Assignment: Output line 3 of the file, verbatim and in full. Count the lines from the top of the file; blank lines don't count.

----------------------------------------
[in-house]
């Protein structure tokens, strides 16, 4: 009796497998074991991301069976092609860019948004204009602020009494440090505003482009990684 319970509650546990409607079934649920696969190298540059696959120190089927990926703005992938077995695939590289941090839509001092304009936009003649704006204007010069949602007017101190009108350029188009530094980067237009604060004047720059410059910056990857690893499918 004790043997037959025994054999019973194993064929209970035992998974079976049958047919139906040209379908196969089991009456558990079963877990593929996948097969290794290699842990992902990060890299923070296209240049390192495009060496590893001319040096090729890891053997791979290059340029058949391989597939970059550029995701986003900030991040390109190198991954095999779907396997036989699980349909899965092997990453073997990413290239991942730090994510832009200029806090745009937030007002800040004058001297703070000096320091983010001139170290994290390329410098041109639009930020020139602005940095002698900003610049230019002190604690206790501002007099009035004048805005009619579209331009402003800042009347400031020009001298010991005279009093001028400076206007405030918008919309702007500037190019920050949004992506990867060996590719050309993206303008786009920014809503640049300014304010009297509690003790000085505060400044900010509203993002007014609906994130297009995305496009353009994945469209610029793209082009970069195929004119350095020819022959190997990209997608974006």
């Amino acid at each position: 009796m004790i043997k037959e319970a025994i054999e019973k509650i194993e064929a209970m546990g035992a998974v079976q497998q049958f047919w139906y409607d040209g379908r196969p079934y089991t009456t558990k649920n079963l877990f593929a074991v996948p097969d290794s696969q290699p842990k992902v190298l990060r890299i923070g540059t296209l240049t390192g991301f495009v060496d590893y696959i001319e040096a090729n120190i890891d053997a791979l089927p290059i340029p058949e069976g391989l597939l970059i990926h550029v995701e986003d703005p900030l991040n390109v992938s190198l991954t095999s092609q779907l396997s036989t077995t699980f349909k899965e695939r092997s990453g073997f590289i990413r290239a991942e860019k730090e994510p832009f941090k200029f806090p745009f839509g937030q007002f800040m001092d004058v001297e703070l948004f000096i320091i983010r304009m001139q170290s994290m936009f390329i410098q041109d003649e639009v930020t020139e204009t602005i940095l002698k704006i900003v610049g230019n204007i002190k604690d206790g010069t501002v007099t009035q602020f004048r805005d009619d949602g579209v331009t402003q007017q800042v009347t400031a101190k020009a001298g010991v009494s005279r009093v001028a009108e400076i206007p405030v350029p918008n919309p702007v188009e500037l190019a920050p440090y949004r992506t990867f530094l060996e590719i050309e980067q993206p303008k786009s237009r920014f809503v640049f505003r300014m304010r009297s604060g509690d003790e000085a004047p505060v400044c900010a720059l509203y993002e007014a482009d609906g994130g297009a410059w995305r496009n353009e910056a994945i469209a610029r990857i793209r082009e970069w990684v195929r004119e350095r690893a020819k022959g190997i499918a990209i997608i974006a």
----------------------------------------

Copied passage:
């Amino acid at each position: 009796m004790i043997k037959e319970a025994i054999e019973k509650i194993e064929a209970m546990g035992a998974v079976q497998q049958f047919w139906y409607d040209g379908r196969p079934y089991t009456t558990k649920n079963l877990f593929a074991v996948p097969d290794s696969q290699p842990k992902v190298l990060r890299i923070g540059t296209l240049t390192g991301f495009v060496d590893y696959i001319e040096a090729n120190i890891d053997a791979l089927p290059i340029p058949e069976g391989l597939l970059i990926h550029v995701e986003d703005p900030l991040n390109v992938s190198l991954t095999s092609q779907l396997s036989t077995t699980f349909k899965e695939r092997s990453g073997f590289i990413r290239a991942e860019k730090e994510p832009f941090k200029f806090p745009f839509g937030q007002f800040m001092d004058v001297e703070l948004f000096i320091i983010r304009m001139q170290s994290m936009f390329i410098q041109d003649e639009v930020t020139e204009t602005i940095l002698k704006i900003v610049g230019n204007i002190k604690d206790g010069t501002v007099t009035q602020f004048r805005d009619d949602g579209v331009t402003q007017q800042v009347t400031a101190k020009a001298g010991v009494s005279r009093v001028a009108e400076i206007p405030v350029p918008n919309p702007v188009e500037l190019a920050p440090y949004r992506t990867f530094l060996e590719i050309e980067q993206p303008k786009s237009r920014f809503v640049f505003r300014m304010r009297s604060g509690d003790e000085a004047p505060v400044c900010a720059l509203y993002e007014a482009d609906g994130g297009a410059w995305r496009n353009e910056a994945i469209a610029r990857i793209r082009e970069w990684v195929r004119e350095r690893a020819k022959g190997i499918a990209i997608i974006a």